WASHINGTON, Nov. 12 (UPI) -- Wednesday's suicide bomb in Nasiriyah killing at least 16 Italian servicemen and two civilians was on a par with the Nov. 2 death of 16 U.S. soldiers who died when their Chinhook helicopter was shot down. In either case, the loss of life was tragic, but proportionately the political and emotional impact of the Italian bombing is far larger. There are 2,400 Italians deployed in Iraq, compared to 140,000 American troops.
This point was being made by Italian political sources in Rome Wednesday, to explain the enormous sense of shock and anger in Italy. For the first time opposition politicians were calling for an Italian withdrawal from Iraq. Until now, conservative Prime Minister Silvio Berlusconi -- a staunch supporter of the U.S.-led war -- has had almost full parliamentary backing for committing Italian troops for a coalition occupation force.
But after what the authorities are describing as a deliberate terrorist attack on the barracks in Nasiriyah, on the banks of the Euphrates River in southern Iraq, positions are hardening. Berlusconi insisted Wednesday that the mission will continue, but he faces a political battle on the future of the Iraq force.
With the nation in virtual mourning, extreme leftwing groups called for an immediate pullout. "Great is our rage, and even greater is our protest against this government which has sent our sons to die in a colonial and imperialist war," declared communist leader Admando Cossutta.
"It is immoral to put the lives of thousands of young Italians at risk for Bush's pre-emptive wars," declared Alfonso Pecoraro Scanio, who heads the Greens. "We need to pull out our troops immediately."
Pietro Folena of the main opposition party, the Democrats of the Left, said, "The Italian servicemen must come home. It is the right thing to do now."
More moderate opposition groups were calling for a U.N. peace force to replace the coalition. Francesco Rutelli, who heads the Daisy (Margarita) party, said, "Today is not the time for critical reflection, which will come over the next few days about the Italian presence, on the aim of the mission, on the need for a U.N. force."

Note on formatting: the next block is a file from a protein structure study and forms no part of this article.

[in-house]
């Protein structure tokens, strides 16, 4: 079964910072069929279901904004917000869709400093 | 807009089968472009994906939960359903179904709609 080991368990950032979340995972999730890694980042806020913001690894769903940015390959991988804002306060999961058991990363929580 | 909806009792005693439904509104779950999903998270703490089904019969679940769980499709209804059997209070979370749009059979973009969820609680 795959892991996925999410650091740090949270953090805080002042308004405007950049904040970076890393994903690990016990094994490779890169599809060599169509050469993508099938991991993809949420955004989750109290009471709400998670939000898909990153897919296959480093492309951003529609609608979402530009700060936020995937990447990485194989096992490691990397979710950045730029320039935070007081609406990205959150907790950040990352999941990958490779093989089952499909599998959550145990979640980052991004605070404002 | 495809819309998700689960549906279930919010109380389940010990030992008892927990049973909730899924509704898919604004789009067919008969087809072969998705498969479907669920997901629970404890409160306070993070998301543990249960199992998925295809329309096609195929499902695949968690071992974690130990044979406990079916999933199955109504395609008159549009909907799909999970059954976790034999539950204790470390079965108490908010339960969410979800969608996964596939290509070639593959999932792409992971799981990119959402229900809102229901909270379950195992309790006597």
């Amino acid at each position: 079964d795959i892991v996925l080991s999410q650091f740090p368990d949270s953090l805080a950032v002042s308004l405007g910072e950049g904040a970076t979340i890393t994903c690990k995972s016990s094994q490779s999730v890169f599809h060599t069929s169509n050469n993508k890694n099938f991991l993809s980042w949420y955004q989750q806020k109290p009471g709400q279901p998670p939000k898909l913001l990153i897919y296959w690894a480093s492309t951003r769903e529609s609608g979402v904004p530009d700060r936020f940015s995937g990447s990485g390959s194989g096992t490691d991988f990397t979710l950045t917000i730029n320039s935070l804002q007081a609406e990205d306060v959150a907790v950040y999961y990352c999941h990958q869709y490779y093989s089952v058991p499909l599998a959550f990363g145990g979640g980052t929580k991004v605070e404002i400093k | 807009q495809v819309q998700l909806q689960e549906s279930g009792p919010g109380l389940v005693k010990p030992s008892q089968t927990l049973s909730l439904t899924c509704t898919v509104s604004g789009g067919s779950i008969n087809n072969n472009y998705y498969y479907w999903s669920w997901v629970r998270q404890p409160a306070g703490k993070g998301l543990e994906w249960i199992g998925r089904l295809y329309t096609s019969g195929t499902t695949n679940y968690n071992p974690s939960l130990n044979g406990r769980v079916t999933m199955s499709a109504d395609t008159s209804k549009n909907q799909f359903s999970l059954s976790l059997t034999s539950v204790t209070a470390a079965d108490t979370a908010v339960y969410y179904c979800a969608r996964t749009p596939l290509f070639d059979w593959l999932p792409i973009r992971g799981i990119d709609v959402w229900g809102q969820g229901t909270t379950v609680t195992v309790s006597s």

The attack stunned Washington's allies, according to reports, because the conventional wisdom had been that non-U.S. troops were less vulnerable to attack from Saddam Hussein loyalists and other guerrillas. With the exception of the British, foreign troops now in Iraq had not taken part in the war.
Wednesday's attack, together with last week's killing of a Polish major in Baghdad, undermines that view. It also raises questions about Bush Administration claims that southern Iraq was trouble free.
Besides the approximate 132,000 American troops, there are currently around 20,000 troops, or roughly a division, from 32 Coalition countries in Iraq, ranging from sizeable contingents from Britain (15,000), Italy (2,400), Spain (2,000), and Poland (5,000) to such symbolic numbers as 193 troops from Nicaragua, and 500 from Ukraine. Washington was hoping to recruit a second division; but diplomats in Washington were saying that likelihood was now more remote than ever.
The troops are from countries that had been willing to answer President George Bush's call for help without U.N. cover. A Security Council resolution subsequently endorsed the U.S. call for help, but Washington has consistently balked at giving the United Nations a defined, central role either in peace keeping or in the political process of bringing democracy to Iraq.
Observers were predicting Wednesday that pressure on Washington to convert the foreign troops into a U.N. peace keeping force as a condition for remaining in Iraq was now likely to increase, forcing Bush to do something he has so far successfully resisted doing: sharing power with Kofi Annan.